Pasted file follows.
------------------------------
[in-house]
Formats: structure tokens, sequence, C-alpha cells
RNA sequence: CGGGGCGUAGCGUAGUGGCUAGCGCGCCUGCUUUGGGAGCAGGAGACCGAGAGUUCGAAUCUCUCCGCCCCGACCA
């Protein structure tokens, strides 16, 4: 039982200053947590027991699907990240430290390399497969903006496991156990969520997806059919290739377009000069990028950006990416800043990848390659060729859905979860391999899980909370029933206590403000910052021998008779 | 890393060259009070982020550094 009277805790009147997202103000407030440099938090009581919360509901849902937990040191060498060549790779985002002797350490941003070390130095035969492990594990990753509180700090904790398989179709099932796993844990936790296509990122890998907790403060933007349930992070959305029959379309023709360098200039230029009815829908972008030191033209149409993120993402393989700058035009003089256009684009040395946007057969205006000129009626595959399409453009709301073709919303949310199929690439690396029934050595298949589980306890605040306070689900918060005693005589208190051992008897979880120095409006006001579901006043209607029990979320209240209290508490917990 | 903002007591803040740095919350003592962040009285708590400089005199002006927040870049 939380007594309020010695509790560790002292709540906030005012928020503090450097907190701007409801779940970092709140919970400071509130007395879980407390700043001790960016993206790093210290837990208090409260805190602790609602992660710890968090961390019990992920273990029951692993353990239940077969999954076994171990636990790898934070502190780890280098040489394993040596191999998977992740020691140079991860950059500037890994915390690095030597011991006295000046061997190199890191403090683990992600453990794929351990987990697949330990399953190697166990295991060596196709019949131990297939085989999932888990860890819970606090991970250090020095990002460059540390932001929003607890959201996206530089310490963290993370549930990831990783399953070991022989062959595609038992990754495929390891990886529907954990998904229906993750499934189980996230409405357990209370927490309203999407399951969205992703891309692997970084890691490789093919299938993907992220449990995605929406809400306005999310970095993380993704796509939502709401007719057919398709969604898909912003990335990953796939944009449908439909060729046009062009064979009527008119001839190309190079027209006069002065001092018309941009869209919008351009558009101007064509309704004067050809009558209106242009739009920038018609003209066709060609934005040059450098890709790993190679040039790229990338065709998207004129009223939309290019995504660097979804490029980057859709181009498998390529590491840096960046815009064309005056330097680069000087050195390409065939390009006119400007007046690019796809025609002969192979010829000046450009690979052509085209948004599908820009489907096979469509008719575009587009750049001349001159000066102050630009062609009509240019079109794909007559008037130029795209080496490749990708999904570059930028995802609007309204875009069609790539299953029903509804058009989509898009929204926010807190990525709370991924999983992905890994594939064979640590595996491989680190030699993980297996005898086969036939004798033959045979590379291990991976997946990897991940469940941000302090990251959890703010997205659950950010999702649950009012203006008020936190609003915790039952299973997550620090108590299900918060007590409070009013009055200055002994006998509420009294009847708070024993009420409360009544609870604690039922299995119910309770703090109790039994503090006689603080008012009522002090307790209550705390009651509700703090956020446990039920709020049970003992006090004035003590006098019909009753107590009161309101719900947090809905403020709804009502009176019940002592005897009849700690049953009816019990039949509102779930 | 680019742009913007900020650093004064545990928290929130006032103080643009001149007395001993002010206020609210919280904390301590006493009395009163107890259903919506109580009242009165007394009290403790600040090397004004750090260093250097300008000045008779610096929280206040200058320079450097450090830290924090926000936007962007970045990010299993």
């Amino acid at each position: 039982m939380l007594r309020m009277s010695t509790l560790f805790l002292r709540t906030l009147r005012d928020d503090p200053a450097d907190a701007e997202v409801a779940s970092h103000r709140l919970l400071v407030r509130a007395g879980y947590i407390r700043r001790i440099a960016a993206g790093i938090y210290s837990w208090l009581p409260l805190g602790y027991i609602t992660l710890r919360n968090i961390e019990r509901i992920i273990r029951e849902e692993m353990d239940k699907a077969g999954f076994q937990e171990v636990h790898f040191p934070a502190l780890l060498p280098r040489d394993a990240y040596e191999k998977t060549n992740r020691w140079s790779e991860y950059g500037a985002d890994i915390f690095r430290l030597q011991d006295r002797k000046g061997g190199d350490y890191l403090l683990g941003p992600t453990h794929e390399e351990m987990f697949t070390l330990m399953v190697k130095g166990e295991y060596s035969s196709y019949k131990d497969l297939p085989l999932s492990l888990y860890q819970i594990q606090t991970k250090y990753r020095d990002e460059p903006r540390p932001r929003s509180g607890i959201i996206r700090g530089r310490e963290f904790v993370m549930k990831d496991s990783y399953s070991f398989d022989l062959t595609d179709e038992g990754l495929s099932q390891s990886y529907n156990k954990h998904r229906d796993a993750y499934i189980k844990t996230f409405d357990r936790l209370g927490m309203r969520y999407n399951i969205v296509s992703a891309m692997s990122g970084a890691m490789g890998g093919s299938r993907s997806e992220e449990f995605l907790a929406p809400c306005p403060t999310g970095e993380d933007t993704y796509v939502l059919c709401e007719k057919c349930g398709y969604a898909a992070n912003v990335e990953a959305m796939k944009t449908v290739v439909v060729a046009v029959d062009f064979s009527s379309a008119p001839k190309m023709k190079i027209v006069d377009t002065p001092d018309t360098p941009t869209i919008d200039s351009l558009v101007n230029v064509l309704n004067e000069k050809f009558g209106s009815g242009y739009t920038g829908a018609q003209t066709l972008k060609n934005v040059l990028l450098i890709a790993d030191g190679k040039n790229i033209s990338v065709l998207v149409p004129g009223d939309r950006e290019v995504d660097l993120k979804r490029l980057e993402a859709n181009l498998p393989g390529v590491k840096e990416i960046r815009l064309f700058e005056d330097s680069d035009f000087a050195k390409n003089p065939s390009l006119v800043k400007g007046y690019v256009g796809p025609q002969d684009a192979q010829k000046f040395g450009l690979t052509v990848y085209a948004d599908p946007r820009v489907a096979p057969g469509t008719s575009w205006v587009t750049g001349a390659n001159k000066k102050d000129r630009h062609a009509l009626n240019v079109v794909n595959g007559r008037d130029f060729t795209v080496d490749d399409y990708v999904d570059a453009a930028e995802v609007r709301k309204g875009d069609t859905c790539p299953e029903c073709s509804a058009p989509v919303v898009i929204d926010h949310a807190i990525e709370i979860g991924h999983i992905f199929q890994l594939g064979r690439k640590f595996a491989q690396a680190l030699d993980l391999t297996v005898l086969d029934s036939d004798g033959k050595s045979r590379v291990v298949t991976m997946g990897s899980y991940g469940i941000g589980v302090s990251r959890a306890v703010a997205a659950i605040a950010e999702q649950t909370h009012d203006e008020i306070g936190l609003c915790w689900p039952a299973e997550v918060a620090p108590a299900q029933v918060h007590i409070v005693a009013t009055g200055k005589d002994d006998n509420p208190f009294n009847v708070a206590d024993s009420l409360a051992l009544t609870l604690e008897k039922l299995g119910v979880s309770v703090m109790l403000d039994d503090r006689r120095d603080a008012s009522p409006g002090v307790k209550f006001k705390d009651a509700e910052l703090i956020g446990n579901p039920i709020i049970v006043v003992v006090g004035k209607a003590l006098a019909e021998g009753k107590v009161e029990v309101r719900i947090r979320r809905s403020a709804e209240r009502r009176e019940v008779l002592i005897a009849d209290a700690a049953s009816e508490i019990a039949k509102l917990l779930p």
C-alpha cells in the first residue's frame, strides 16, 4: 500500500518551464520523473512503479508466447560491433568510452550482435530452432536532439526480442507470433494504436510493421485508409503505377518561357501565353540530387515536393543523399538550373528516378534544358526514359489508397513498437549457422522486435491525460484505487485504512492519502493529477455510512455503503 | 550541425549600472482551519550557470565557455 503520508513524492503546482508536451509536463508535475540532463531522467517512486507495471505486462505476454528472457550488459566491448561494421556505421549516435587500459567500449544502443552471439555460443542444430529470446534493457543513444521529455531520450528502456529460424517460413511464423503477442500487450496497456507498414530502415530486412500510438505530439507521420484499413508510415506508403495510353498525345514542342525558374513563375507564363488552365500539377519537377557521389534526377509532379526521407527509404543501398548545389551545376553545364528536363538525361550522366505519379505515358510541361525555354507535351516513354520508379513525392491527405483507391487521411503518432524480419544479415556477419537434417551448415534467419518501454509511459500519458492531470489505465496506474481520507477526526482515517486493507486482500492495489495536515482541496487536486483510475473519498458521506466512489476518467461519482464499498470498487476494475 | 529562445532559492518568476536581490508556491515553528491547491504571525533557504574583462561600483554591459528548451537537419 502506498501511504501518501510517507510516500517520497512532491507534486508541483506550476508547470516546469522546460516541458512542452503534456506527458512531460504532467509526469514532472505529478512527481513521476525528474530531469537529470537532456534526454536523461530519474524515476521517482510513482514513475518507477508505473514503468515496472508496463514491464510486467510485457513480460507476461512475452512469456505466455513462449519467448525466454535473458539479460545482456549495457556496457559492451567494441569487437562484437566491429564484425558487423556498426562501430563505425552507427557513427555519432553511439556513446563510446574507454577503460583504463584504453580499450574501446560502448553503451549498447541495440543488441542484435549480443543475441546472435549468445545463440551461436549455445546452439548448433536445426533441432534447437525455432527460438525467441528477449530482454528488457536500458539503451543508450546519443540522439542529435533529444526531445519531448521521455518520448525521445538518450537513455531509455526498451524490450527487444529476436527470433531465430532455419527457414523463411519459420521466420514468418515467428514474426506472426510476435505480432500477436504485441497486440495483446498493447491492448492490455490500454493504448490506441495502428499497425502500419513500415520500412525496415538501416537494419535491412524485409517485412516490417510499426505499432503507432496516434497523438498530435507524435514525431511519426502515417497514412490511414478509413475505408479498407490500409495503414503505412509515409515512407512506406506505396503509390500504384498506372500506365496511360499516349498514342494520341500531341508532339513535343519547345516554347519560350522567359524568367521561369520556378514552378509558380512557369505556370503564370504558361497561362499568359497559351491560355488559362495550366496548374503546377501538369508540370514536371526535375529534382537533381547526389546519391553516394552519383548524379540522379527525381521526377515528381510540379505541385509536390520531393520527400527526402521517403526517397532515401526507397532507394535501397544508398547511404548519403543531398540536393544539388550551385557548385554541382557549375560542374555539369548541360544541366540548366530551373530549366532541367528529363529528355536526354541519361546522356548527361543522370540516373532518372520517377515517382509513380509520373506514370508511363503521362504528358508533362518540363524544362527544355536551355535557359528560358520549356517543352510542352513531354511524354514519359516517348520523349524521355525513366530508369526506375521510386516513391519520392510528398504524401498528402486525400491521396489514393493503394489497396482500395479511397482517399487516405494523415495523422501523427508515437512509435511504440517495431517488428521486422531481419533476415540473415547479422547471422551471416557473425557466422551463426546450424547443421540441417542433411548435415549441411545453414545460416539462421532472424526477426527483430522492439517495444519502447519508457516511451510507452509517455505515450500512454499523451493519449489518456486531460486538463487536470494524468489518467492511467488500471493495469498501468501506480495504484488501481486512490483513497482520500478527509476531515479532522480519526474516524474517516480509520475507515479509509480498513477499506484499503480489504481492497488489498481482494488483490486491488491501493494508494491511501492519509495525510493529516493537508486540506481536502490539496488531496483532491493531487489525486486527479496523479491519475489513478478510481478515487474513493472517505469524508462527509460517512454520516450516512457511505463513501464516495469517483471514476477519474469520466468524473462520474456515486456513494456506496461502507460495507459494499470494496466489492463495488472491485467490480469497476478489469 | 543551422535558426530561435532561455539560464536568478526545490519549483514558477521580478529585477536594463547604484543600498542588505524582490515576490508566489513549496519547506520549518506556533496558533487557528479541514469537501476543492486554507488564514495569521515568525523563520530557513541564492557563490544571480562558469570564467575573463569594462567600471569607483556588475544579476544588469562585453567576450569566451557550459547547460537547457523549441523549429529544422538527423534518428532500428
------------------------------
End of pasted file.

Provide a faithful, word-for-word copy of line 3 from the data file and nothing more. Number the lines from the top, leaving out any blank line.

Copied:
RNA sequence: CGGGGCGUAGCGUAGUGGCUAGCGCGCCUGCUUUGGGAGCAGGAGACCGAGAGUUCGAAUCUCUCCGCCCCGACCA